There were two main designs – perch and crane-neck – and these came in a variety of sizes and designs, some high off the ground and some low. A phaeton could be driven by one horse, a pair of horses, or according to some sources, four horses. If pulled by a pair, these might be driven in tandem, with one horse behind the other, as opposed to next to each other as in a normal pair. Some phaetons were drawn by ponies rather than horses.

Felton compared the perch phaeton to the crane-neck:
The perch carriage is of the most simple construction, and considerably lighter than the crane-neck; and as the width of the streets in the metropolis gives every advantage to their use in turning, they are the most general. The crane-neck carriage has much the superiority for convenience and elegance, and every grand or state equipage is this way built; but the weight of the cranes, and the additional strength of materials necessary for their support, make them considerably heavier that the others; but their ease and safety in turning in narrow confined places, and also their strength, render them indispensably necessary for foreign countries.2
Perch high phaeton

Perch high phaeton from A Treatise on carriages by W Felton (1796)
Perch high phaeton from A Treatise on carriages by W Felton (1796)
Felton referred to a perch high phaeton rather than a high perch phaeton which is the term I have heard before. This design was where the wheels were very large, with the front wheel as much as five feet off the ground and the rear wheel even higher at eight feet. The body of the carriage sat right over the axle, above the front wheel. Both the equipage and the person who drove it seem to have gained the nickname high-flyer.

In Fanny Burney’s Evelina, Lord Orville drives a phaeton:
Lord Orville drove very slow, and so cautiously, that, notwithstanding the height of the phaeton, fear would have been ridiculous.3
Later, Evelina writes about a visit to Bath:
As I had never had an opportunity of seeing Bath, a party was formed last night for showing me that celebrated city; and this morning, after breakfast, we set out in three phaetons. Lady Louisa and Mrs Beaumont with Lord Merton; Mr Coverley, Mr Lovel, and Mrs Selwyn; and myself with Lord Orville.4
This suggests that some phaetons could comfortably accommodate three people.

In Fanny Burney’s Camilla, Mrs Arlbery drives a phaeton:
'Dear! if there is not Mrs Arlbery in a beautiful high phaeton!'5
Crane-neck phaeton

Crane-neck phaeton from A Treatise on carriages by W Felton (1796)
Crane-neck phaeton from A Treatise on carriages by W Felton (1796)
Middle-sized phaeton

Felton wrote:
Although there are no established rules for the size of phaetons, yet a proportion should be observed according to the size of the horses, whether fifteen, fourteen, or thirteen hands high; as the appearance of both ought to be conformable to each other, therefore a middling-sized phaeton, to the middling, or Galloway, sized horses, suits best; many persons are very partial to this size of equipage, being less formidable in the appearance than the high, and more elegant than the low, phaeton; from the moderate size of them, they are, in general, called ladies’ phaetons, are best adapted for their amusement.6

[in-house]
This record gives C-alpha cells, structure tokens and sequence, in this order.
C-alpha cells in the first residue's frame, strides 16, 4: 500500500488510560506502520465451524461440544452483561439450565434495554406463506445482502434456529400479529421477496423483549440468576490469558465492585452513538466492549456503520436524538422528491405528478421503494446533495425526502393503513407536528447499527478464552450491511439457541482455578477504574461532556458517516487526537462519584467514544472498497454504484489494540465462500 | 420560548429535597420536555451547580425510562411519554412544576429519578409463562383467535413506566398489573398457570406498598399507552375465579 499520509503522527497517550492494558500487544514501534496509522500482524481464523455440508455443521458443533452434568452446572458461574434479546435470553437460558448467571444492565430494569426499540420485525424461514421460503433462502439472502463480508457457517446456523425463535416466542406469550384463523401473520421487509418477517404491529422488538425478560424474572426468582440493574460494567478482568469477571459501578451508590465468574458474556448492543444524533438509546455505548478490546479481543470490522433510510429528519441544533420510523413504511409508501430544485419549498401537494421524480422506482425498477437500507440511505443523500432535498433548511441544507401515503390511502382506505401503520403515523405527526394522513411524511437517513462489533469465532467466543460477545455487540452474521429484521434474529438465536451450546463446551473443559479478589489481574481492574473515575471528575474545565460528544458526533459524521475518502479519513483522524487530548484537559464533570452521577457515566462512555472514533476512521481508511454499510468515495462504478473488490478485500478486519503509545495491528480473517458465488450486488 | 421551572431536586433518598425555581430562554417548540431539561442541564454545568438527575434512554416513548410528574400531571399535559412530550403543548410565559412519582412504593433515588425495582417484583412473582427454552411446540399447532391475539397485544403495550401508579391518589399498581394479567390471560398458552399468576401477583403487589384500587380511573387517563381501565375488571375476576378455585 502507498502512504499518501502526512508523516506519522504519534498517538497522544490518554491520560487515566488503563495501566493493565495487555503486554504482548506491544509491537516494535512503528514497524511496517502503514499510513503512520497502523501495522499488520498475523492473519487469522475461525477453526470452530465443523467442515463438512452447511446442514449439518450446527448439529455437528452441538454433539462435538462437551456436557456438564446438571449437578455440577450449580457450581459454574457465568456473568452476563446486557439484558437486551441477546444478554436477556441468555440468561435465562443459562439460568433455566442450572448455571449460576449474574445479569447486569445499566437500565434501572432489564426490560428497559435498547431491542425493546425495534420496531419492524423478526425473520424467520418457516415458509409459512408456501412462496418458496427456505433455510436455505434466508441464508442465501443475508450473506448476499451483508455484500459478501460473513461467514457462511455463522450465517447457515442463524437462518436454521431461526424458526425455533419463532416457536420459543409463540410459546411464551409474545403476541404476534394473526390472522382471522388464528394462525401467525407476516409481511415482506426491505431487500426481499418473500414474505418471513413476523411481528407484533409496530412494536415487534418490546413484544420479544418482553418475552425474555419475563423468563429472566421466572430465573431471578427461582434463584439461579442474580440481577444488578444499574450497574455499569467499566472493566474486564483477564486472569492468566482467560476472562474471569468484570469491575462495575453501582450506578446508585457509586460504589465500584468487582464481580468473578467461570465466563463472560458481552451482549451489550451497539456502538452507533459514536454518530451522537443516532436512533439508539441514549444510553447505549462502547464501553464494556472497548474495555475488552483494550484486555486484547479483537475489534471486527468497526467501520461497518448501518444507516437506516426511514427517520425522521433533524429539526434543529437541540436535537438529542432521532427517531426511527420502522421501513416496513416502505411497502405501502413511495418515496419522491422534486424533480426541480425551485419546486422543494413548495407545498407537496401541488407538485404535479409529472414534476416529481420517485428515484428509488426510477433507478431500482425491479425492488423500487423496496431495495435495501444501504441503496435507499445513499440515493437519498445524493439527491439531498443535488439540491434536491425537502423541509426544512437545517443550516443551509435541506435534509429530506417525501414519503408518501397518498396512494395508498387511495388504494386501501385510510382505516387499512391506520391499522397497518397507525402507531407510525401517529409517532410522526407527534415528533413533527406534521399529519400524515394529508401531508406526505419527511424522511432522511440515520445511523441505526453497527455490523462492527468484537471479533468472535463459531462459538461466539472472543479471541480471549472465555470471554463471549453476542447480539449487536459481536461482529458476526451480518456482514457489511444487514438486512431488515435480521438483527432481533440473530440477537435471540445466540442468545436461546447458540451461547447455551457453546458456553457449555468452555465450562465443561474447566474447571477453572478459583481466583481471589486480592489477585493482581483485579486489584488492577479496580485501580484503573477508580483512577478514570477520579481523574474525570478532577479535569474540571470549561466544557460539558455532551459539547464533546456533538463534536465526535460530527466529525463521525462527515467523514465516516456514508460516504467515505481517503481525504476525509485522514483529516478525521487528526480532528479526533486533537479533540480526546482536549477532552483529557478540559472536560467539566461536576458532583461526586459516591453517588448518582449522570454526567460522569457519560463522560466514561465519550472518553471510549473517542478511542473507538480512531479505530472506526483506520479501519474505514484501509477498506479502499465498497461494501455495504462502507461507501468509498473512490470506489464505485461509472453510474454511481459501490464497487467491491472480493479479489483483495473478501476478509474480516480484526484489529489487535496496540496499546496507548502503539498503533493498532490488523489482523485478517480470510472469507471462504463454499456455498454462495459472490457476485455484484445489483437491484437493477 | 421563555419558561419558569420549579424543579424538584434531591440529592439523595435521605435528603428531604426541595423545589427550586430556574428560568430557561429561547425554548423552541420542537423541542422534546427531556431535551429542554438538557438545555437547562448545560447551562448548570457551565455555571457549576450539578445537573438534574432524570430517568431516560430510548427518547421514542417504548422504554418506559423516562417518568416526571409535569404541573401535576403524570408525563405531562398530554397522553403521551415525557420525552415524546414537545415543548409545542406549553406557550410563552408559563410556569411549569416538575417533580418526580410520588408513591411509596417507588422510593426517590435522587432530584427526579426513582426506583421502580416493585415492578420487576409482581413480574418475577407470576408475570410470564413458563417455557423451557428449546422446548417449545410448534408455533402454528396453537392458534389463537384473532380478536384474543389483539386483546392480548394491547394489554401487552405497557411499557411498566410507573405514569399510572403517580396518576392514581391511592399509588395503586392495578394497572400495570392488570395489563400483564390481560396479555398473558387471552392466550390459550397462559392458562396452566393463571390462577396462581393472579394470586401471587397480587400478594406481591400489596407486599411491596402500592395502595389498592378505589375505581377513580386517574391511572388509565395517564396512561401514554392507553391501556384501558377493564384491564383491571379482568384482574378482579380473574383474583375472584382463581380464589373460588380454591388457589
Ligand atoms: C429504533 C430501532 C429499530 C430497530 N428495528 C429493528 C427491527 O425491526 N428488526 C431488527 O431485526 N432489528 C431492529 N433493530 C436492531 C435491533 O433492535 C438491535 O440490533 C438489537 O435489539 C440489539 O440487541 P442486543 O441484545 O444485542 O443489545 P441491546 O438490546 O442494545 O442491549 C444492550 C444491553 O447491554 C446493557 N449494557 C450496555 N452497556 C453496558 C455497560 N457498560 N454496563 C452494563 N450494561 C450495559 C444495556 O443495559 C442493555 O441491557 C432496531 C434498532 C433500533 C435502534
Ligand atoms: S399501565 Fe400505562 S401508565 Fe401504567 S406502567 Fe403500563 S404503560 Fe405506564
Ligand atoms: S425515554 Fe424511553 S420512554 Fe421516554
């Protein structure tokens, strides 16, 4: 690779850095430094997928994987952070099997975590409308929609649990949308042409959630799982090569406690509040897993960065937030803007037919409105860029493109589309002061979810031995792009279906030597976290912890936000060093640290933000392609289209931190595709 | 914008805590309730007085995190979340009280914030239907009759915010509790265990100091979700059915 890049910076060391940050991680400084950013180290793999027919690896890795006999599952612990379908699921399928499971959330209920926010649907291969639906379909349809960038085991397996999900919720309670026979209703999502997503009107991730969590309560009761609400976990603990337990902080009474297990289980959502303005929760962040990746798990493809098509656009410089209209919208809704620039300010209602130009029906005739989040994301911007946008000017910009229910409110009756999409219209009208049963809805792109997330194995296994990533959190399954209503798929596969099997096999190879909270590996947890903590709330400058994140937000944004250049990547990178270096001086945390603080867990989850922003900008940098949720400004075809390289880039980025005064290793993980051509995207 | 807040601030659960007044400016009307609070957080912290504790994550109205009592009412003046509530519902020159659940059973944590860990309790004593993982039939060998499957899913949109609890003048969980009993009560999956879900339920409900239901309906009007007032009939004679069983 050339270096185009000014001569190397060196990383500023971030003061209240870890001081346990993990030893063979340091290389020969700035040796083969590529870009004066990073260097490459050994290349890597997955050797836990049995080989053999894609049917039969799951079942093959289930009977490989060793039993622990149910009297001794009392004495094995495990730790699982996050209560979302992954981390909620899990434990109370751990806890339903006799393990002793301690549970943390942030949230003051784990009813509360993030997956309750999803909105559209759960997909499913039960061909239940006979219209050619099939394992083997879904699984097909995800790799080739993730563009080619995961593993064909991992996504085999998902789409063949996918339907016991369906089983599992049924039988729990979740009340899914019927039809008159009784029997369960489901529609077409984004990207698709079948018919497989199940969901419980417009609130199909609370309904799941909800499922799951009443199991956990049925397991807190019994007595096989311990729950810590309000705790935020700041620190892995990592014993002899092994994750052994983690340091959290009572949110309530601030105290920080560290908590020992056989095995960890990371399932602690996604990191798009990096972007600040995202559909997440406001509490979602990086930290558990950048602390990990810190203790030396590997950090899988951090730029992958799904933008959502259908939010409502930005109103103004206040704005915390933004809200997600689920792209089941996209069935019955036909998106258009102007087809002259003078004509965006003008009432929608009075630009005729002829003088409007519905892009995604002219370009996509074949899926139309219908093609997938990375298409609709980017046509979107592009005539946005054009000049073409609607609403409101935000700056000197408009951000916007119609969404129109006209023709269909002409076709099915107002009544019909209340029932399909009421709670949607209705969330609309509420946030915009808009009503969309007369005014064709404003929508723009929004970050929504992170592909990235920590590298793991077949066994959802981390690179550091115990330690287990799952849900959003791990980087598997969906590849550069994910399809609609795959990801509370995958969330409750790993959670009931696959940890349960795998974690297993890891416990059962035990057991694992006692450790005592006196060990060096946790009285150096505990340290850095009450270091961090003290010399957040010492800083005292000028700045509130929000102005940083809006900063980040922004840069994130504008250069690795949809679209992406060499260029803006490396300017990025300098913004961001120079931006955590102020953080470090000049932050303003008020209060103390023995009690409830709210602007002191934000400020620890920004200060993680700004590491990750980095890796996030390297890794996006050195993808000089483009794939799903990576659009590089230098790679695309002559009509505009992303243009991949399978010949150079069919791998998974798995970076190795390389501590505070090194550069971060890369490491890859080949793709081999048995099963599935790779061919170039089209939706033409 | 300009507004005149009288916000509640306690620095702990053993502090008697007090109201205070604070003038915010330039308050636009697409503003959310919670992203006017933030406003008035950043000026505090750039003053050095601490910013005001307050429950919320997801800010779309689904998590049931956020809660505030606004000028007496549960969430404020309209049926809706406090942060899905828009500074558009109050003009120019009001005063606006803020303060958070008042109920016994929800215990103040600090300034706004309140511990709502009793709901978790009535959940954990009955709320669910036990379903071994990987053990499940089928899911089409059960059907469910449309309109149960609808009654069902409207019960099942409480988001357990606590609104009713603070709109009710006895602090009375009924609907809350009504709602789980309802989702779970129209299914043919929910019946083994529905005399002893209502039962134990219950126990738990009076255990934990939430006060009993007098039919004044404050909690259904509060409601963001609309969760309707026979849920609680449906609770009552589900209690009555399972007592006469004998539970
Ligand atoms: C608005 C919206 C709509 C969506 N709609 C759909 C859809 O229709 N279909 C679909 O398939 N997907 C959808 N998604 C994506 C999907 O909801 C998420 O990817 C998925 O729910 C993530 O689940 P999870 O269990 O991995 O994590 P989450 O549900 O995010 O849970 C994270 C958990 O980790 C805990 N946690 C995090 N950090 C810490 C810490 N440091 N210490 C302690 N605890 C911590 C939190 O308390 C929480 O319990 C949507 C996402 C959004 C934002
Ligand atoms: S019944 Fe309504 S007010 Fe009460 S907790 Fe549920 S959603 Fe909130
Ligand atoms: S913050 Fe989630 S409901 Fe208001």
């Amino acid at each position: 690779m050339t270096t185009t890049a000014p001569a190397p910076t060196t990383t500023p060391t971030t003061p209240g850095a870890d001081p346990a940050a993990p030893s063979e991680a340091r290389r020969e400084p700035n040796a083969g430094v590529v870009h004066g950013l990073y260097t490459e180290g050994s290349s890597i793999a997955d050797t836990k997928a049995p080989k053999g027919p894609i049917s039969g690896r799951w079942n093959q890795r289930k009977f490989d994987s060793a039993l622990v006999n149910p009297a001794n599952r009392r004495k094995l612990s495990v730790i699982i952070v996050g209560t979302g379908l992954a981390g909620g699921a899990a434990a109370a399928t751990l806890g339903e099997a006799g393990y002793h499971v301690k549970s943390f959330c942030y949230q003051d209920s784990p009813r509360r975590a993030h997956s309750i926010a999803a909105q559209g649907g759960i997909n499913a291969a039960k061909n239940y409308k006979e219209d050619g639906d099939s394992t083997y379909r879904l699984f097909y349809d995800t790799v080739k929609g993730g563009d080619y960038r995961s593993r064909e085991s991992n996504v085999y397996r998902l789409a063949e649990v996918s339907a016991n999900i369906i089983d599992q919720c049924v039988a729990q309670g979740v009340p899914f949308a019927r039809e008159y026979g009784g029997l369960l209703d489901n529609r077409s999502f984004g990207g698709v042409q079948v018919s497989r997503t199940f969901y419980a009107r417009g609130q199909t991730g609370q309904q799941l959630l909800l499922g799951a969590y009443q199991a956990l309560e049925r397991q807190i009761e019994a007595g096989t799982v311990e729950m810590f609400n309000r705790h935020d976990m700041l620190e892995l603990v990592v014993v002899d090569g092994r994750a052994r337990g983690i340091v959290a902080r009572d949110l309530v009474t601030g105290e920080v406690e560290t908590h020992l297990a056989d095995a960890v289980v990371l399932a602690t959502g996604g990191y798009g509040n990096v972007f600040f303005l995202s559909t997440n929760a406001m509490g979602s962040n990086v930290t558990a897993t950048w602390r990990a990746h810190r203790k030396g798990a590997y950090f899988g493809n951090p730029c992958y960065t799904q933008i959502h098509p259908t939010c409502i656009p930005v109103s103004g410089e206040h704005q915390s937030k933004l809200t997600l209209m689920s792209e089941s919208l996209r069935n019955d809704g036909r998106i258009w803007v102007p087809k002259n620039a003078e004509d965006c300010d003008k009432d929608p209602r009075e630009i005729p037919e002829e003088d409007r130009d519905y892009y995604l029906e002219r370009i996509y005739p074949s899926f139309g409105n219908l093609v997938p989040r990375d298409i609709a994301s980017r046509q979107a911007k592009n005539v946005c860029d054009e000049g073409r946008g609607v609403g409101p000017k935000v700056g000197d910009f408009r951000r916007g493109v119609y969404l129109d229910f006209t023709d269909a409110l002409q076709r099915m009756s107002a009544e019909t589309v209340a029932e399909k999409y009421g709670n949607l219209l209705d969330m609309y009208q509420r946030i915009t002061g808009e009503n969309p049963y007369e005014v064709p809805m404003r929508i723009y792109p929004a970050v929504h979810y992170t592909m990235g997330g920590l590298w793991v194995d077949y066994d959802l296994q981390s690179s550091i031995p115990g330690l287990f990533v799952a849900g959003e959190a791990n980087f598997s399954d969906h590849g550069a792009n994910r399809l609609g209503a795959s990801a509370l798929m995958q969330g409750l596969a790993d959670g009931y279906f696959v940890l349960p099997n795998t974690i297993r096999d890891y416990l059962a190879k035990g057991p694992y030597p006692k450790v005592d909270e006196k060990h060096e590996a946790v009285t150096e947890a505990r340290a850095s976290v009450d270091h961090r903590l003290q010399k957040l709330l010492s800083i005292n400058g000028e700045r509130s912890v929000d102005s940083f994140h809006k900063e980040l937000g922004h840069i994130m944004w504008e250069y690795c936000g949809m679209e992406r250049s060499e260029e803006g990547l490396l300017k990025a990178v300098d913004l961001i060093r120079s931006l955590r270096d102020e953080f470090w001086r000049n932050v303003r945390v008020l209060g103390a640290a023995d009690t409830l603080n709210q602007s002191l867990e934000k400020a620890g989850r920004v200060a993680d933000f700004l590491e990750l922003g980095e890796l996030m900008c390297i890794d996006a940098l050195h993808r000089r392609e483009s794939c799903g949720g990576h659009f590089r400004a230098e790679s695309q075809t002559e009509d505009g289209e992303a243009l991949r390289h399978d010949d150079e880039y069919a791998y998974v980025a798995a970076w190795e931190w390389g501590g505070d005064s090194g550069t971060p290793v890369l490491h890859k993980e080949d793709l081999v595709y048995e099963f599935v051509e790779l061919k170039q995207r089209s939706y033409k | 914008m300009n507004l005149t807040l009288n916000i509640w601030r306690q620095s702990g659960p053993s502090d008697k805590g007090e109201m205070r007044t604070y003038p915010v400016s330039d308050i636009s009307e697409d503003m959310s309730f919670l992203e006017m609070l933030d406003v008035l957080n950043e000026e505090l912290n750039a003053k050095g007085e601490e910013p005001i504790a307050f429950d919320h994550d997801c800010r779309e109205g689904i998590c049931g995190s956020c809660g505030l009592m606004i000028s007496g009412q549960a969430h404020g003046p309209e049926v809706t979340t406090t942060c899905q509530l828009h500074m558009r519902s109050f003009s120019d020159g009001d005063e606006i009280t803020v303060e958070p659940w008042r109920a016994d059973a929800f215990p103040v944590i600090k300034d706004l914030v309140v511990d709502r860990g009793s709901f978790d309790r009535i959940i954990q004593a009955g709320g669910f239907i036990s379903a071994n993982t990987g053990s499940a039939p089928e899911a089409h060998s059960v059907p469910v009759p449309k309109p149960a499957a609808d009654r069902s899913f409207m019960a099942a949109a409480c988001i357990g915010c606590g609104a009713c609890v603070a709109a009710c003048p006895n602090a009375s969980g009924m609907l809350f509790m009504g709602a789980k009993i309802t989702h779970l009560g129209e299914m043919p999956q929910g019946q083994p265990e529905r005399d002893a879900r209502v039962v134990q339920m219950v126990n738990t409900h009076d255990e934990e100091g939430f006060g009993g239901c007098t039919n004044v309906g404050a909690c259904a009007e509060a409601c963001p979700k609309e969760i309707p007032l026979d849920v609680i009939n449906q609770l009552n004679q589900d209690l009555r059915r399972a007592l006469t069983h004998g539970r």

The seat is not set so high or far forward in this design.

Middle-sized perch phaeton

Middle-sized perch phaeton from A Treatise on carriages by W Felton (1796)
Middle-sized perch phaeton from A Treatise on carriages by W Felton (1796)
Crane-neck middle-sized phaeton

Crane-neck middle-sized phaeton  from A Treatise on carriages by W Felton (1796)
Crane-neck middle-sized phaeton
from A Treatise on carriages by W Felton (1796)
One-horse phaeton

Poney or one-horse phaeton (perch)

Poney or one-horse phaeton  from A Treatise on carriages by W Felton (1796)
Poney or one-horse phaeton
from A Treatise on carriages by W Felton (1796)
Felton wrote:
A pair of ponies from twelve to thirteen hands high are about equal for draught with a horse of fifteen, and a phaeton of the same weight is equally adapted for either. He continued: Poney phaetons are pretty equipages, and are best adapted for parks only; for, by being so low, the passengers are much annoyed by the dust, if used on the turnpike roads; and one-horse phaetons, where one horse only is kept, are much to be preferred to any two-wheeled carriage for safety and ease, but are heavier in draught; to allow for that, it ought to be built as light as possible to be safe with.7
In Pride and Prejudice, Miss de Bourgh drives a low phaeton driven by a pair of ponies:
Miss de Bourgh … is perfectly amiable, and often condescends to drive by my humble abode in her little phaeton and ponies.8
Mrs Gardiner later suggests to Elizabeth that this is her preferred way of travelling around Pemberley:
A low phaeton, with a nice little pair of ponies, would be the very thing.9
Light one-horse or poney Berlin phaeton (crane-neck)

Light one-horse or poney Berlin phaeton  from A Treatise on carriages by W Felton (1796)
Light one-horse or poney Berlin phaeton
from A Treatise on carriages by W Felton (1796)
Felton wrote:
For a safe, light , simple, and cheap, four-wheeled phaeton, the Berlin is recommended in preference to any: it is a crane-neck carriage, with the body fixed thereon, at such a distance between the bearings as to be perfectly safe.10